Bernie Pleskoff

Rays prospect Leonard showing impressive power potential

Rays prospect Leonard showing impressive power potential

Not many professional baseball players can say they were coached in high school by a former Major League star. However, that was the case with Rays prospect Patrick Leonard.

Leonard's family moved from Florida to Houston, Tex., and Leonard got the opportunity to learn from former Astros star Craig Biggio.

A very good pitcher prior to converting to shortstop while working with Biggio, Leonard felt time he spent working as a pitcher refining his repertoire could be better spent improving his best tool -- his hitting ability. Throwing a complete repertoire of a 90-mph fastball, a changeup and a curveball with success, Leonard made the conversion to become a position player where he could still use his strong, accurate arm.

At the completion of high school, the Royals selected Leonard in the fifth round of the 2011 First-Year Player Draft. Leonard was taken as a shortstop.

Leonard played one season for Kansas City at its Appalachian Rookie League club in Burlington. His 14 home runs in 268 plate appearances led the league. He also smoked nine doubles and three triples, showing the surprising speed he possesses for a man 6-foot-4 and 225-pounds. He hit .251, but coaxed 30 walks and struck out a fairly low 55 times. Leonard also led Appalachian League third basemen in fielding percentage.

On December 12, 2012, Leonard was part of the blockbuster deal that sent Rays pitchers James Shields, Wade Davis and a player to be named to the Royals for Wil Myers, Jake Odorizzi, Mike Montgomery and the lesser-known prospect, Leonard.

I have gotten my first look at Leonard in the Arizona Fall League. I think Rays fans will be very pleased with the offensive power and production of Leonard. It may take some time for him to make his debut with the parent club, but the soon-to-be 22-year-old corner infielder has promise as a middle-of-the-order slugger. At a time in baseball when power hitters are rare, he could eventually develop the type of hitting and power skills to change the direction of a game.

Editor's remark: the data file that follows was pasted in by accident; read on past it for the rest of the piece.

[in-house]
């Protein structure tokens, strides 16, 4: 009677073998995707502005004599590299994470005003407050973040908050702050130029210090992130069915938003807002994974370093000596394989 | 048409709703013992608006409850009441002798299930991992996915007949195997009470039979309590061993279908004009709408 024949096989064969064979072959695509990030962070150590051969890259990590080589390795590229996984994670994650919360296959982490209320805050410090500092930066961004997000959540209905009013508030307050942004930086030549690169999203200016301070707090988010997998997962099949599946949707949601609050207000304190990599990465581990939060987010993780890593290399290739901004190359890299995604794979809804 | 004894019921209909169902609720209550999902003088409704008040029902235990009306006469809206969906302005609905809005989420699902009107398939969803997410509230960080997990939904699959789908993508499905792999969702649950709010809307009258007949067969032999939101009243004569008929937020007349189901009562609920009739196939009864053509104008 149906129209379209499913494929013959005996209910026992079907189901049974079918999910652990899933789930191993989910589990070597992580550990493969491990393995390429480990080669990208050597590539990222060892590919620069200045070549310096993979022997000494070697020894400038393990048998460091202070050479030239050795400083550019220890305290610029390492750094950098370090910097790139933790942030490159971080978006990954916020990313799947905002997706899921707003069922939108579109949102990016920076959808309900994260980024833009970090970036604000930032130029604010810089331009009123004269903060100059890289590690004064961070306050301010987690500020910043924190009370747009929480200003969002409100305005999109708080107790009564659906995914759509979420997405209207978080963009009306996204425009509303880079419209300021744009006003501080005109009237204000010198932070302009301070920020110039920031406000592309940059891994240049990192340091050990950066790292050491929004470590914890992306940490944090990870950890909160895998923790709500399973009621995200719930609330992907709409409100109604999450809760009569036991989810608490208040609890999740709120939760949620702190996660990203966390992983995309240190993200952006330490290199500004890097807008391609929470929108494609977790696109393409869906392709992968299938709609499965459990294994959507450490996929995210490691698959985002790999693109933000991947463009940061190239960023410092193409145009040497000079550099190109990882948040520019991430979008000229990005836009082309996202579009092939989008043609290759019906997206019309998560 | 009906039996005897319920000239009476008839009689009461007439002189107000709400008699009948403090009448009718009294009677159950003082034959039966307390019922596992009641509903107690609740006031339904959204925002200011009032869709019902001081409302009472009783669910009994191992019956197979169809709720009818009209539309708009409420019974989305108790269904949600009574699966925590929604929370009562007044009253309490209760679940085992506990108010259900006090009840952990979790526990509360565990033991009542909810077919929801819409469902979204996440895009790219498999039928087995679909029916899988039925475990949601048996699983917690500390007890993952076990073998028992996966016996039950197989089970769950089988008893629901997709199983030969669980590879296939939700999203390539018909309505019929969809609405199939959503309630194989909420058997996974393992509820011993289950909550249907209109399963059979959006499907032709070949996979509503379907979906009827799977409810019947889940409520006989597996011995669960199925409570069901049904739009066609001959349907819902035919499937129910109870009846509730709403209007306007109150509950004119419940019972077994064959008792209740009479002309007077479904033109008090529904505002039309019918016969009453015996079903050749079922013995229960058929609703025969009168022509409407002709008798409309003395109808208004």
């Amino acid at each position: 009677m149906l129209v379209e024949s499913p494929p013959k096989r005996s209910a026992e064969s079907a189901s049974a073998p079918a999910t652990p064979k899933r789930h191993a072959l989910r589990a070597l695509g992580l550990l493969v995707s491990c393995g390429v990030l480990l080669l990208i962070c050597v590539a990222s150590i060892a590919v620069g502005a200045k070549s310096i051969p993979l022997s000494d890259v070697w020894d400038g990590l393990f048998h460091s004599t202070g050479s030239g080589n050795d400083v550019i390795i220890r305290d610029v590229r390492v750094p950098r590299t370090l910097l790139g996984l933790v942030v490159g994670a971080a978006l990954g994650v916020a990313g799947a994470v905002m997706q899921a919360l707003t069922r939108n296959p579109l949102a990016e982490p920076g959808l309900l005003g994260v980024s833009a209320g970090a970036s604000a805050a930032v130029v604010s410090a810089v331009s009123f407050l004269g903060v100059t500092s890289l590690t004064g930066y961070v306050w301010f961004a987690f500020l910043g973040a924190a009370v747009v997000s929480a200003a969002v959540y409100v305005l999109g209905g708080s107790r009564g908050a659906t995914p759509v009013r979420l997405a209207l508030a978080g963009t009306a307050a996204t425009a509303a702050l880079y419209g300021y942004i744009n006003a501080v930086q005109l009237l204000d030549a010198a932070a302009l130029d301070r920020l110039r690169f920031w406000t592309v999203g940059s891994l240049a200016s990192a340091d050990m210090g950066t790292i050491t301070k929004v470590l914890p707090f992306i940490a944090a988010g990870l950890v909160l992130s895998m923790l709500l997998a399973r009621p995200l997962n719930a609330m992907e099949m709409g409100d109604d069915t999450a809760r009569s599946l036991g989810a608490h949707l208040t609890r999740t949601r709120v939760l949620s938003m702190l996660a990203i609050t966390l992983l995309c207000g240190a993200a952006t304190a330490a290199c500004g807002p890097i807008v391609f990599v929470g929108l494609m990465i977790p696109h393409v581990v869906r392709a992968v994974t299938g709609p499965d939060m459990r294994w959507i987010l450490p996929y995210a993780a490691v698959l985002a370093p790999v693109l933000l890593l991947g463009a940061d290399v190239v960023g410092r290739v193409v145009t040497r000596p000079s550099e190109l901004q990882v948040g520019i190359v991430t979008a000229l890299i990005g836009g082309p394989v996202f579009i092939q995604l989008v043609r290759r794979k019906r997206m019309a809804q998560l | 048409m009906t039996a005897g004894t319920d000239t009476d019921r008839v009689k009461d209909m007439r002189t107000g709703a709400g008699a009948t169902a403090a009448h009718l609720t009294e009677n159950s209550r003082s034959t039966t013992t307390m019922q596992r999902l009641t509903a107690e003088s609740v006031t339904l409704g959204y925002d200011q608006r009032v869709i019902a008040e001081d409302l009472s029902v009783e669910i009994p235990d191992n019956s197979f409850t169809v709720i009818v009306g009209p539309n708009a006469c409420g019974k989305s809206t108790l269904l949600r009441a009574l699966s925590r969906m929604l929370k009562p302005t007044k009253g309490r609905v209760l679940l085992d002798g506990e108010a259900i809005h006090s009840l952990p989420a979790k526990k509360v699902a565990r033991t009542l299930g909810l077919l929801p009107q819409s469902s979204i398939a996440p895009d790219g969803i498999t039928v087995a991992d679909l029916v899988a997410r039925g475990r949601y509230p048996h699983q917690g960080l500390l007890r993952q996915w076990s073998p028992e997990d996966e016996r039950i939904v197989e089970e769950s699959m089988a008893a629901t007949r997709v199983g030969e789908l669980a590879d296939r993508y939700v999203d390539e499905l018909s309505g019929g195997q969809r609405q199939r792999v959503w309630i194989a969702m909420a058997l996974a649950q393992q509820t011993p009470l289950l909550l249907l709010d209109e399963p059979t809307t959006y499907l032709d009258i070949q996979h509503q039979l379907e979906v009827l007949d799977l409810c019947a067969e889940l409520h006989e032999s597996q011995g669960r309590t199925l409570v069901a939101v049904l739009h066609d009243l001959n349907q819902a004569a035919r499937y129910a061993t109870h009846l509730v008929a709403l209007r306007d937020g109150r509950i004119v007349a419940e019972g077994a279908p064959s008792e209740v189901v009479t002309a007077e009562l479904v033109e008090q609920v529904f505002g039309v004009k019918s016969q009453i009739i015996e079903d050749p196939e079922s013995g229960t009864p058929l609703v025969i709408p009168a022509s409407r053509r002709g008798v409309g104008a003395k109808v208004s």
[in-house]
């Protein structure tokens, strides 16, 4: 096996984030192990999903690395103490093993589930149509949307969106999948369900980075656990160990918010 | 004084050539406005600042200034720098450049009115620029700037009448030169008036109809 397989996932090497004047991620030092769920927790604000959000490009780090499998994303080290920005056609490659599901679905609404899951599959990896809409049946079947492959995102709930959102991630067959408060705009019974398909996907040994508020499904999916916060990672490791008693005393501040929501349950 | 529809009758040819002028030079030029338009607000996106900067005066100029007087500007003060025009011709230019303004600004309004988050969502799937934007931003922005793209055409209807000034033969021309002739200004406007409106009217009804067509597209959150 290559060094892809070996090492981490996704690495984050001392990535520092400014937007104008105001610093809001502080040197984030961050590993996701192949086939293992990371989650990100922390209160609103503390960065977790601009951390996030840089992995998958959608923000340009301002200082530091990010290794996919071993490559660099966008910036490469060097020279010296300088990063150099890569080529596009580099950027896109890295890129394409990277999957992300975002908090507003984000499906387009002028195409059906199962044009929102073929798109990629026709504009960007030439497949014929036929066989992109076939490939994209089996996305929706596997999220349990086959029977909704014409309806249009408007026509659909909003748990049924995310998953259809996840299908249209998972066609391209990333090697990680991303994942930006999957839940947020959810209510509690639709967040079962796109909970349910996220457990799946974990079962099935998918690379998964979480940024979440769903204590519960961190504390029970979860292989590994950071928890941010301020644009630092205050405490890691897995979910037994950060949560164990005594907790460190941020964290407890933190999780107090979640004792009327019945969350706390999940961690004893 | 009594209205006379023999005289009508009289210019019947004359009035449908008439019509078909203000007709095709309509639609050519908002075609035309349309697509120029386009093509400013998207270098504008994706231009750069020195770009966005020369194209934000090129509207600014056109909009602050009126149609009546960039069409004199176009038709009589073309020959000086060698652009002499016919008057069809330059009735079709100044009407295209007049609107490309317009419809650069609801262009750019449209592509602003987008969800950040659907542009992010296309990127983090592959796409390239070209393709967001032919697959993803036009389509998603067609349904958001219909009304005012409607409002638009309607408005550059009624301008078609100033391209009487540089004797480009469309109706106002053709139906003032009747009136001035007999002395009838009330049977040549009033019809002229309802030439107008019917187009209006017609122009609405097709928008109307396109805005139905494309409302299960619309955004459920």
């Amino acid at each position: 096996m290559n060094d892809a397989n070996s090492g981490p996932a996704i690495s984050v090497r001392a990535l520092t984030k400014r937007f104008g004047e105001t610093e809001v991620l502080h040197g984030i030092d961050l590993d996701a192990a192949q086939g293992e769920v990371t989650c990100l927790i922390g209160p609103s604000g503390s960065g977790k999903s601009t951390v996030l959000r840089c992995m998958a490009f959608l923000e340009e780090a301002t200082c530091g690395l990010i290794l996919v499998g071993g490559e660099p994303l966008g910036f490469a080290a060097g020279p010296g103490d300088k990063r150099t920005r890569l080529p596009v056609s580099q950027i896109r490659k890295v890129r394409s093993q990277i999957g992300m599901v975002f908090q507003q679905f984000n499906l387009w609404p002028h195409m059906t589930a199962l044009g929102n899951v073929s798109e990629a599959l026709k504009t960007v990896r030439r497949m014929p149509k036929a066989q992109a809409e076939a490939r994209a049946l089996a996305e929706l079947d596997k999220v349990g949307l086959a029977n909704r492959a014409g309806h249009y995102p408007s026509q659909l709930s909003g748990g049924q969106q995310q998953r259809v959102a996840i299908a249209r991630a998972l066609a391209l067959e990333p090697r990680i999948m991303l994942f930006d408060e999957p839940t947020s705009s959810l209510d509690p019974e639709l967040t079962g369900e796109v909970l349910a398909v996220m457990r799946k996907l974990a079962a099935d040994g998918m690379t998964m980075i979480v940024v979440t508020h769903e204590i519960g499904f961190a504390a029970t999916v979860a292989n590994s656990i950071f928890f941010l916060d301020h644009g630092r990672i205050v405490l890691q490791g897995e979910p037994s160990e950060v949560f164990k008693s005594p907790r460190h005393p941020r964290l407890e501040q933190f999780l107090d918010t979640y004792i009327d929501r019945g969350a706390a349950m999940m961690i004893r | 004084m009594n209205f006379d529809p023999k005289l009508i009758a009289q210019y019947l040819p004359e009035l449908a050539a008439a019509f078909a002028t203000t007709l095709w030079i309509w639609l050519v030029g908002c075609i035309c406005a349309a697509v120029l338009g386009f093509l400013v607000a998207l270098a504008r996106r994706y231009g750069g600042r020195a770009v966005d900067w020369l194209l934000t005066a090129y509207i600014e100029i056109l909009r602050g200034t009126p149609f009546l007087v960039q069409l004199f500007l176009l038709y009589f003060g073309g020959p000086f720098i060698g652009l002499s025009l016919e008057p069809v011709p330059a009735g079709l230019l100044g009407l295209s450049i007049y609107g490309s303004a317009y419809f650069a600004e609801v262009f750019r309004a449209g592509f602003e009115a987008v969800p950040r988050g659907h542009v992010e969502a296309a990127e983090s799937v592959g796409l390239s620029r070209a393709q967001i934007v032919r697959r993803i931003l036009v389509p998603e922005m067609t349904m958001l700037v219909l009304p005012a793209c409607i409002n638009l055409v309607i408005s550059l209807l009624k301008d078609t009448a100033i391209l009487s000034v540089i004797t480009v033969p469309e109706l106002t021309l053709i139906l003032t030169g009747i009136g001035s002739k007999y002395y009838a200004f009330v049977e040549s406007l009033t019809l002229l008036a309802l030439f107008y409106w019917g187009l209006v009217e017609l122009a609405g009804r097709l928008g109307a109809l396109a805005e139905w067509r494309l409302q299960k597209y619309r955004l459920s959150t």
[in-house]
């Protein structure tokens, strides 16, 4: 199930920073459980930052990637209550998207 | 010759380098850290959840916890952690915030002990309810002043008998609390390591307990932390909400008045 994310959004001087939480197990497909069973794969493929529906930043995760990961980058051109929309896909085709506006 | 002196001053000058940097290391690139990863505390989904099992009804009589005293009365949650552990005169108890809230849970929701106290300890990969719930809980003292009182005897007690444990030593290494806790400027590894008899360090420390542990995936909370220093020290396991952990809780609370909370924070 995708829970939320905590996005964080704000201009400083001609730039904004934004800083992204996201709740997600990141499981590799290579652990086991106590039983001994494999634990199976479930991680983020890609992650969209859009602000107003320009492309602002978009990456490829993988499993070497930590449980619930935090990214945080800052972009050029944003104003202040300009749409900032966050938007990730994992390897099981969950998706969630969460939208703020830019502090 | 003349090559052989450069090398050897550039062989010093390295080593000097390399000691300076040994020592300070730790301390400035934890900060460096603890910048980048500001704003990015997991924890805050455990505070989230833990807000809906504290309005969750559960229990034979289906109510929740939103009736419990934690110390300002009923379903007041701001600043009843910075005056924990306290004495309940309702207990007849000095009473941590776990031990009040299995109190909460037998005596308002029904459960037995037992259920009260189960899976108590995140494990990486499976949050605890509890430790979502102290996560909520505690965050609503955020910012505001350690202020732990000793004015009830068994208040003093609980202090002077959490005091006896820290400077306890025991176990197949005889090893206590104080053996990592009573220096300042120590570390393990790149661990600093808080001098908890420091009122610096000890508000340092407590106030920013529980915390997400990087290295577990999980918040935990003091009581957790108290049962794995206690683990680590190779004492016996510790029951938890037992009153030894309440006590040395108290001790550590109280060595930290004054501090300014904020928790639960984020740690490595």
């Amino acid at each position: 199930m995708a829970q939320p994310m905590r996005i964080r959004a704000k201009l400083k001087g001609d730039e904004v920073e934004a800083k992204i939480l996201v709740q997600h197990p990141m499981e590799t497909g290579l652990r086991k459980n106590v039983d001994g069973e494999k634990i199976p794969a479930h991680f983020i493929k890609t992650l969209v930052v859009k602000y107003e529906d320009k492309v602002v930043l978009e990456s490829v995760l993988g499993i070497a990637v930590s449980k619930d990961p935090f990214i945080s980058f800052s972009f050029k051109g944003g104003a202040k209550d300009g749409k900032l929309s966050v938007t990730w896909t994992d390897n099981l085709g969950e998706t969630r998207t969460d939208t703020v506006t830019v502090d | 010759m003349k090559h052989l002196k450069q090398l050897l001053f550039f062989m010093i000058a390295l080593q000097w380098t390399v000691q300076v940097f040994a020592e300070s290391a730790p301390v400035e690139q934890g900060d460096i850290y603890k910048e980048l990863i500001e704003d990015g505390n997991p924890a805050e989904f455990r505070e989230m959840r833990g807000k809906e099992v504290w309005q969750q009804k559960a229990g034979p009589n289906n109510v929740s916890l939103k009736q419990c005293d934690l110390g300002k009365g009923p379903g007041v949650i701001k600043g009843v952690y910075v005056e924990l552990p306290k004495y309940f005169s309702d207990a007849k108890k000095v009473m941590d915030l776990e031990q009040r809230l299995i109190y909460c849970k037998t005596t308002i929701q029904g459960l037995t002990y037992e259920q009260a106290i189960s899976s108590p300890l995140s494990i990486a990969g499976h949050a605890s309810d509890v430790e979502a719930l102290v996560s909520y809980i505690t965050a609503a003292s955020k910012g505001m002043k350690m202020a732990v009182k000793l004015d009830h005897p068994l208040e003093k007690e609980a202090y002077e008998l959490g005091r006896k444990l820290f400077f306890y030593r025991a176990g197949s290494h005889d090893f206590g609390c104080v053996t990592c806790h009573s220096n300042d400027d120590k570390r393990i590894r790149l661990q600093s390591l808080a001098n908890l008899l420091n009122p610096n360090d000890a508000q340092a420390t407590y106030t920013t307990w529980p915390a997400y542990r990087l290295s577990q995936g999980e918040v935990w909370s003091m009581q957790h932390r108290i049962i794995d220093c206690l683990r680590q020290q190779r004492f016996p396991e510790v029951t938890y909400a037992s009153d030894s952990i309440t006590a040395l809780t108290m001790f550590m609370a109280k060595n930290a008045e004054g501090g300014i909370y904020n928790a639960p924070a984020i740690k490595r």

While he has played both third base and first base in the Rays' system, Leonard will see most of his action at first base and designated hitter while in Arizona this fall.

A versatile athlete like his high school coach Biggio, Leonard has also played right field in the past. His strong arm and quick feet along with the power in his bat are assets that require finding a place for him to play. However, after all is said and done, he may have found a more permanent home at first base.

Leonard has completed three seasons of Minor League baseball. He has a composite .254 batting average that includes a less-than-exciting '13 season at Class A Bowling Green in the Midwest League. He scuffled hitting for average there, but he still managed to collect 26 doubles and nine homers in 493 plate appearances.

This past season at Class A Advanced Charlotte may have been his coming out party. He hit .284 with 13 homers and 58 RBIs, and also stole 14 bases. Leonard put himself on the Rays' map and may be a real gift from the Shields trade.

Using an upright stance at the plate, Leonard has a fairly level swing and quick enough hands and wrists to wait back on a pitch. He has the ability to use the entire field and can best be described as a line-drive, gap hitter. I think there is much more power to come, especially if he gets a bit more uppercut in his swing.

Leonard is a patient hitter and he knows the strike zone well. He recognizes pitches and knows the pitches he can drive. Breaking balls don't seem to fool him to the same extent as they do many young hitters.

After cracking a double in an early Fall League game, Leonard was hit by a pitch and had to leave the game. After this fall, he'll enter next season having gained valuable experience facing higher quality pitching.

Bernie Pleskoff has served as a professional scout for the Houston Astros and Seattle Mariners. Follow @BerniePleskoff on Twitter. This story was not subject to the approval of Major League Baseball or its clubs.